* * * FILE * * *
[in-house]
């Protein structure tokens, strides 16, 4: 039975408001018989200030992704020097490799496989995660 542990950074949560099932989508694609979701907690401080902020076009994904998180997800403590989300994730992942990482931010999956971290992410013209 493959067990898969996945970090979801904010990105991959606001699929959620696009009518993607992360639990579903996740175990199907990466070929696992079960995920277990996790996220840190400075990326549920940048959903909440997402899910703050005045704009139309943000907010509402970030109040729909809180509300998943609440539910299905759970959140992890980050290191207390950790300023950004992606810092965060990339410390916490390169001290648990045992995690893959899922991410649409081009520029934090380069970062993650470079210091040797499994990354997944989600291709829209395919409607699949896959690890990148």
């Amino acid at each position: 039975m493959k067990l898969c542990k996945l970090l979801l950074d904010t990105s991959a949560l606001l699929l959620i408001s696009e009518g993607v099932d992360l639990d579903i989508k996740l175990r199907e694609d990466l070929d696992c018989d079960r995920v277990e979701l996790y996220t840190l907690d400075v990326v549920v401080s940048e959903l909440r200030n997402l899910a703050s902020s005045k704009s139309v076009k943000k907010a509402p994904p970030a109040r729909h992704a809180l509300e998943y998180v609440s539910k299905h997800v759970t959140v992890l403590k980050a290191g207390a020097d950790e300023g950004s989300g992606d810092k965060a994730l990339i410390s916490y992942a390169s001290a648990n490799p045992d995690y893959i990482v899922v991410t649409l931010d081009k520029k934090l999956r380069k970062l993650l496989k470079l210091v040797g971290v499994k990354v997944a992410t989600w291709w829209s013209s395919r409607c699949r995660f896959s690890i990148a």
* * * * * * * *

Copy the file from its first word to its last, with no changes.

[in-house]
């Protein structure tokens, strides 16, 4: 039975408001018989200030992704020097490799496989995660 542990950074949560099932989508694609979701907690401080902020076009994904998180997800403590989300994730992942990482931010999956971290992410013209 493959067990898969996945970090979801904010990105991959606001699929959620696009009518993607992360639990579903996740175990199907990466070929696992079960995920277990996790996220840190400075990326549920940048959903909440997402899910703050005045704009139309943000907010509402970030109040729909809180509300998943609440539910299905759970959140992890980050290191207390950790300023950004992606810092965060990339410390916490390169001290648990045992995690893959899922991410649409081009520029934090380069970062993650470079210091040797499994990354997944989600291709829209395919409607699949896959690890990148």
């Amino acid at each position: 039975m493959k067990l898969c542990k996945l970090l979801l950074d904010t990105s991959a949560l606001l699929l959620i408001s696009e009518g993607v099932d992360l639990d579903i989508k996740l175990r199907e694609d990466l070929d696992c018989d079960r995920v277990e979701l996790y996220t840190l907690d400075v990326v549920v401080s940048e959903l909440r200030n997402l899910a703050s902020s005045k704009s139309v076009k943000k907010a509402p994904p970030a109040r729909h992704a809180l509300e998943y998180v609440s539910k299905h997800v759970t959140v992890l403590k980050a290191g207390a020097d950790e300023g950004s989300g992606d810092k965060a994730l990339i410390s916490y992942a390169s001290a648990n490799p045992d995690y893959i990482v899922v991410t649409l931010d081009k520029k934090l999956r380069k970062l993650l496989k470079l210091v040797g971290v499994k990354v997944a992410t989600w291709w829209s013209s395919r409607c699949r995660f896959s690890i990148a």